Coronavirus: the latest information including visitor restrictions & symptom screening >> (updated July 1)
First aid is more than treating cuts, burns and fractures. It’s more than using the Heimlich maneuver when someone is choking, or giving CPR when someone stops breathing. First aid can also be a lifesaver for someone with mental illness.
Mental Health First Aid (MHFA) teaches you how to help someone who is experiencing a mental health crisis. We need MHFA now more than ever.
You are more likely to encounter someone — a friend, family member or neighbor — in an emotional crisis than someone having a heart attack. Although 1 in 5 American adults experiences mental illness in a given year, more than half won’t receive treatment.
We need to get better at recognizing when someone is in need and knowing how to help.
What does depression or anxiety look like? How can you help someone having a panic attack, or with a substance use disorder? What are the warning signs of psychosis? How do you know if a person is suicidal?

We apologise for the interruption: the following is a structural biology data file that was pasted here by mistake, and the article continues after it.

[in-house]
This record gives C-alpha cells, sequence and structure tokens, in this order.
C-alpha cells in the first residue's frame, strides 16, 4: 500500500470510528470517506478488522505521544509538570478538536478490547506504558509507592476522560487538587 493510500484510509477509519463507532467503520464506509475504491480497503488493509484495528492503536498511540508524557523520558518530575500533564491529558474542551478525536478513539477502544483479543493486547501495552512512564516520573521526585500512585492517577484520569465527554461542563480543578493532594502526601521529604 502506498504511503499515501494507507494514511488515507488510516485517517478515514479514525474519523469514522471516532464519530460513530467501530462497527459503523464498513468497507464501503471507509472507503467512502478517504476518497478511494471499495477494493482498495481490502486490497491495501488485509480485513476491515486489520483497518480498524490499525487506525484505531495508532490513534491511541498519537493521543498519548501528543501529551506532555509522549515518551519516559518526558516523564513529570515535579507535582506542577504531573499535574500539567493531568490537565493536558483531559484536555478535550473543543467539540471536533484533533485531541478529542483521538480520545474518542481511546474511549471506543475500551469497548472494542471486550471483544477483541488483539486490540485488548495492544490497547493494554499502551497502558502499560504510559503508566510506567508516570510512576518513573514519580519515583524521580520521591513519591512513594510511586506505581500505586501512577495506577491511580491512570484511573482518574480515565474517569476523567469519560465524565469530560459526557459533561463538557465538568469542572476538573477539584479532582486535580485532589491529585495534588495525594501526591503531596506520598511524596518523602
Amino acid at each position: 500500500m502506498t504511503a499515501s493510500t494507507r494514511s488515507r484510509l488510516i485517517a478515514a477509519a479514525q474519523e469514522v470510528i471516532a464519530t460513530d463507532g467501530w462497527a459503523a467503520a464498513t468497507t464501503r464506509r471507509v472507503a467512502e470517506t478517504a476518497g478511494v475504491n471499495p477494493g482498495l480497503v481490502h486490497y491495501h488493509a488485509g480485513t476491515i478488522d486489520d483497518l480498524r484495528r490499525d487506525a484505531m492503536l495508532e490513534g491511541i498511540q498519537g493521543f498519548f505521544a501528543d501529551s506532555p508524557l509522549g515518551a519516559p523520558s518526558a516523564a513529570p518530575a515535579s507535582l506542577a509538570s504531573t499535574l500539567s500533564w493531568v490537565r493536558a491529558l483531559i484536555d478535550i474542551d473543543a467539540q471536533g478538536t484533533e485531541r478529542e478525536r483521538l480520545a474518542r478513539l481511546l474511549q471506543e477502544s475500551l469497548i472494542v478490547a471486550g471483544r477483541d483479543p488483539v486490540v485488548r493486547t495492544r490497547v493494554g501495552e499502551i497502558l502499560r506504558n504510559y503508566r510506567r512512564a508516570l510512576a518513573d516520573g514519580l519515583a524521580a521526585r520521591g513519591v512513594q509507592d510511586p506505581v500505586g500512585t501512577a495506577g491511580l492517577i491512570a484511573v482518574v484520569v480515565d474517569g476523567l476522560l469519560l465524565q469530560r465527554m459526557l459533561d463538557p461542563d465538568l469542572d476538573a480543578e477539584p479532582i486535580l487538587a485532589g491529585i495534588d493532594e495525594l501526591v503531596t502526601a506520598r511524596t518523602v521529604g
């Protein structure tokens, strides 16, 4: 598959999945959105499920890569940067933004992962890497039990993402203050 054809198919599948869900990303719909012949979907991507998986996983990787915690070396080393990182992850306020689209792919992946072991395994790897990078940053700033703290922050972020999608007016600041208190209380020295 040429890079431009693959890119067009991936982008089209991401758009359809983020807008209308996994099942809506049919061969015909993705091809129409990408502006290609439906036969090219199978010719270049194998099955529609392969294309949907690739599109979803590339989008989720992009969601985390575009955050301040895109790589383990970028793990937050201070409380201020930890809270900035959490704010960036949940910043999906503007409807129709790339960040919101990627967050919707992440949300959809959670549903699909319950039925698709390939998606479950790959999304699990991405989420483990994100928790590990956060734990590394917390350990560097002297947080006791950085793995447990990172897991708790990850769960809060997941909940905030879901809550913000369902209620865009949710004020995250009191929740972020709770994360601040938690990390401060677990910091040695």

Acting quickly to connect a person with the right treatment can be life-changing and lifesaving.
MHFA teaches you how to intervene when someone is experiencing a mental health issue. You learn risk factors and warning signs that someone is struggling, along with intervention strategies to use until professional help is available. The MHFA Action Plan consists of:
Anyone, anywhere can make a difference for someone facing a mental health problem or substance use disorder. Let’s work together to make responding to a mental health crisis as common as using CPR in a cardiac emergency.
Linden Oaks Behavioral Health trains people in Mental Health First Aid. Learn more.
Get support at Linden Oaks Behavioral Health.
6 ways to help someone having a panic attack
Signs your teen may be abusing alcohol
If you have reached this screen, your current device or browser is unable to access the full Edward-Elmhurst Health Web site.
To see the full site, please upgrade your browser to the most recent version of Safari, Chrome, Firefox or Internet Explorer. If you cannot upgrade your browser, you can remain on this site.